A systematic review on LGBTIQ Intimate Partner Violence from a Western perspective

  • Alex Workman Western Sydney University
  • Tinashe Dune Western Sydney University
Keywords: Intimate partner violence, criminal justice, LGBTIQ, inclusion, media, policy, legislation, advocacy


Intimate Partner Violence (IPV) as experienced by minority populations is poorly understood. Within the Western world, the Lesbian, Gay, Bisexual, Transgender, Intersex, and Queer or Questioning LGBTIQ population is one such group which suffers from misrepresentations and misunderstandings. In Western nations, IPV is primarily constructed as perpetrated by men and experienced by women. However, for the LGBTIQ population, this dichotomous view of IPV is inaccurate and invalidating. A systematic review was conducted to investigate the level of LGBTIQ inclusivity within IPV discourses in the Western world as discussed in peer reviewed literature. In particular, the review sought to understand how media, advocacy, policy, and legislation shape LGBTIQ IPV experiences and resulting discourses. The literature search was conducted between June 2018 and January 2019. The search included five electronic databases in psychology, health, and social sciences. Of the 206 articles identified by the search, 21 were reviewed. The review analyzed literature using a thematic approach. Eight key themes emerged, indicating media, legislation, policy, and advocacy are not entirely inclusive concerning LGBTIQ IPV. The review found that pervasive attitudes like heterosexism, cissexism, homophobia, transphobia, and biphobia reinforce institutional barriers and limited LGBTIQ IPV reporting. In addition, the review found low service and provider competency levels, and more broadly, the research was limited. It is likely that heteronormative frameworks and discourses mean many aspects of LGBTIQ IPV are still under-researched. Without a more robust inclusion of diversity in discourses on IPV, services and supports for LGBTIQ people will continue to be limited and based on heteronormative frameworks of victimhood.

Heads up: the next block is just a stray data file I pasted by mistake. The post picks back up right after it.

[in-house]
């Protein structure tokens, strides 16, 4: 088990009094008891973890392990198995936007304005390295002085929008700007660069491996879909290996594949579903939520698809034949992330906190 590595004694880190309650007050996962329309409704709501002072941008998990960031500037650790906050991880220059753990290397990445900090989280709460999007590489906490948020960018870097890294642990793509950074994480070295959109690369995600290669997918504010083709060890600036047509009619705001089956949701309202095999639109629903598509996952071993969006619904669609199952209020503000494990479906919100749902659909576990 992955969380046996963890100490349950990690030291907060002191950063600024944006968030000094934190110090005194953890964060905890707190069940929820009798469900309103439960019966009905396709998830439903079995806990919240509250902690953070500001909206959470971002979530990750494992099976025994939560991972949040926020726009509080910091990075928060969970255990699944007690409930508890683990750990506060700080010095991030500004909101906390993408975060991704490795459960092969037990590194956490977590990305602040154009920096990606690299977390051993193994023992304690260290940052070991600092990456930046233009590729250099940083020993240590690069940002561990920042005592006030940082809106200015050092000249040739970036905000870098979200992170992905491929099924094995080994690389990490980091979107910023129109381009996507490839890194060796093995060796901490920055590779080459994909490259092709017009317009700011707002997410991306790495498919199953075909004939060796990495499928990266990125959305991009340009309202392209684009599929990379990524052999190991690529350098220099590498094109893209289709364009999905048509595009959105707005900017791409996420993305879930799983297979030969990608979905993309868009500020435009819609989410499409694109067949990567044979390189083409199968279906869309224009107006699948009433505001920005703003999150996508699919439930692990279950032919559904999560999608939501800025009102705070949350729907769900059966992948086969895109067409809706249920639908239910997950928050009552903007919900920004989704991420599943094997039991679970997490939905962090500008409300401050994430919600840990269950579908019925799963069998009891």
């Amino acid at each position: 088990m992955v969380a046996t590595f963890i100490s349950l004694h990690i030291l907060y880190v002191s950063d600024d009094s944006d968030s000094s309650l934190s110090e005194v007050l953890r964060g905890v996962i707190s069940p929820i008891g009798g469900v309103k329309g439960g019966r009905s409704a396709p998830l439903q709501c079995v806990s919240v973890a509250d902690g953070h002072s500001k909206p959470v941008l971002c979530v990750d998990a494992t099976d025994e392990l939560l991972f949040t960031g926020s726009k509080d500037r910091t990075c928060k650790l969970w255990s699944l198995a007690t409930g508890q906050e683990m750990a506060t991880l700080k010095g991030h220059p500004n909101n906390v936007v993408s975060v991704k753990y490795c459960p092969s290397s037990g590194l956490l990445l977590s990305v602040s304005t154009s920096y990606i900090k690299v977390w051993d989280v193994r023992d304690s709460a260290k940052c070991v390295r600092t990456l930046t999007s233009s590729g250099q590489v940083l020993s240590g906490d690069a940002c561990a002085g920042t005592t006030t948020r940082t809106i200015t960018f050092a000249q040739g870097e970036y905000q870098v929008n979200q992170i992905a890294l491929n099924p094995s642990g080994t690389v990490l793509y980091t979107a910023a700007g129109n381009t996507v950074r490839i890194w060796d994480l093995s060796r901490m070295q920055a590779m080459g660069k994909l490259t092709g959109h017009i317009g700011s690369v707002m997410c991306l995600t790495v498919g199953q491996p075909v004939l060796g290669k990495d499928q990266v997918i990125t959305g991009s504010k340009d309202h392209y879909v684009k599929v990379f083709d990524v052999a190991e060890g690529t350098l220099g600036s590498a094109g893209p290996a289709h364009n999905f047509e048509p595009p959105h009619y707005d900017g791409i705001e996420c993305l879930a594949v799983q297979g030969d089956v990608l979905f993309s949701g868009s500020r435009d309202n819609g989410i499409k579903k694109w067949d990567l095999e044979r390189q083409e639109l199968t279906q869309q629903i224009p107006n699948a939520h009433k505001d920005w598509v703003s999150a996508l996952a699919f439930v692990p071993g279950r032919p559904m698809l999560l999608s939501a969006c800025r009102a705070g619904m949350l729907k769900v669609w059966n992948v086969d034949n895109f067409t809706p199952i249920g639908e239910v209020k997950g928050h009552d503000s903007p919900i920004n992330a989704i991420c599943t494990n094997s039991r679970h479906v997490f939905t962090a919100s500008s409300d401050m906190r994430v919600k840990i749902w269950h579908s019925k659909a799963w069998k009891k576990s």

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Author Biographies

Alex Workman, Western Sydney University
Alex Workman is a Sessional Academic, within the Department of Health & Science, Western Sydney University. Alex's background stems from Criminology and Human Rights and, his research is interested in the intersections of identity and how these identities experience crime. Particularly the focus partner violence and how this crime impacts on individuals human rights and their health outcomes.
Tinashe Dune, Western Sydney University

Dr Tinashe Dune is a multi-award winning Senior Lecturer in the areas of health sociology and public health. She is also a provisional Psychologist and a Justice of the Peace for NSW. At Western Sydney University Dr Dune teaches in the Interprofessional Health Sciences program.

Her research and teaching focuses on marginalised populations.  This includes the experiences of culturally and linguistically diverse people, those living with disability, ageing populations, LGBTIQ-identifying people and Indigenous populations. Dr Dune utilises mixed-methods approaches and interdisciplinary perspectives which support multidimensional understandings of the lived experience, health outcomes and ways to improve wellbeing.

How to Cite
WorkmanA., & DuneT. (2019). A systematic review on LGBTIQ Intimate Partner Violence from a Western perspective. Journal of Community Safety and Well-Being, 4(2), 22-31. https://doi.org/10.35502/jcswb.96